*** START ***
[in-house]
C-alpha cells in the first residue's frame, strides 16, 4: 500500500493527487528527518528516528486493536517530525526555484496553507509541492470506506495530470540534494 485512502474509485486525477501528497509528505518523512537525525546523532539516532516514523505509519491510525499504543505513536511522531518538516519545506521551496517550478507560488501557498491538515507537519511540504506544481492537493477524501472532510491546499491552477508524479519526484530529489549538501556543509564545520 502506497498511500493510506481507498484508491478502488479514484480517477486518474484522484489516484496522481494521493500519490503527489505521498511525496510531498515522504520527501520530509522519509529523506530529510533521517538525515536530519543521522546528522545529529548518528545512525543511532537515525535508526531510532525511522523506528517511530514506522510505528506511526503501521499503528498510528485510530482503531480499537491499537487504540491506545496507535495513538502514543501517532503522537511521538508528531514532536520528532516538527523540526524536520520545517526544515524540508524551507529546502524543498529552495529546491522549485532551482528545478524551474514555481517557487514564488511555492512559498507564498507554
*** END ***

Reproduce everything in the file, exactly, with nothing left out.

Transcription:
[in-house]
C-alpha cells in the first residue's frame, strides 16, 4: 500500500493527487528527518528516528486493536517530525526555484496553507509541492470506506495530470540534494 485512502474509485486525477501528497509528505518523512537525525546523532539516532516514523505509519491510525499504543505513536511522531518538516519545506521551496517550478507560488501557498491538515507537519511540504506544481492537493477524501472532510491546499491552477508524479519526484530529489549538501556543509564545520 502506497498511500493510506481507498484508491478502488479514484480517477486518474484522484489516484496522481494521493500519490503527489505521498511525496510531498515522504520527501520530509522519509529523506530529510533521517538525515536530519543521522546528522545529529548518528545512525543511532537515525535508526531510532525511522523506528517511530514506522510505528506511526503501521499503528498510528485510530482503531480499537491499537487504540491506545496507535495513538502514543501517532503522537511521538508528531514532536520528532516538527523540526524536520520545517526544515524540508524551507529546502524543498529552495529546491522549485532551482528545478524551474514555481517557487514564488511555492512559498507564498507554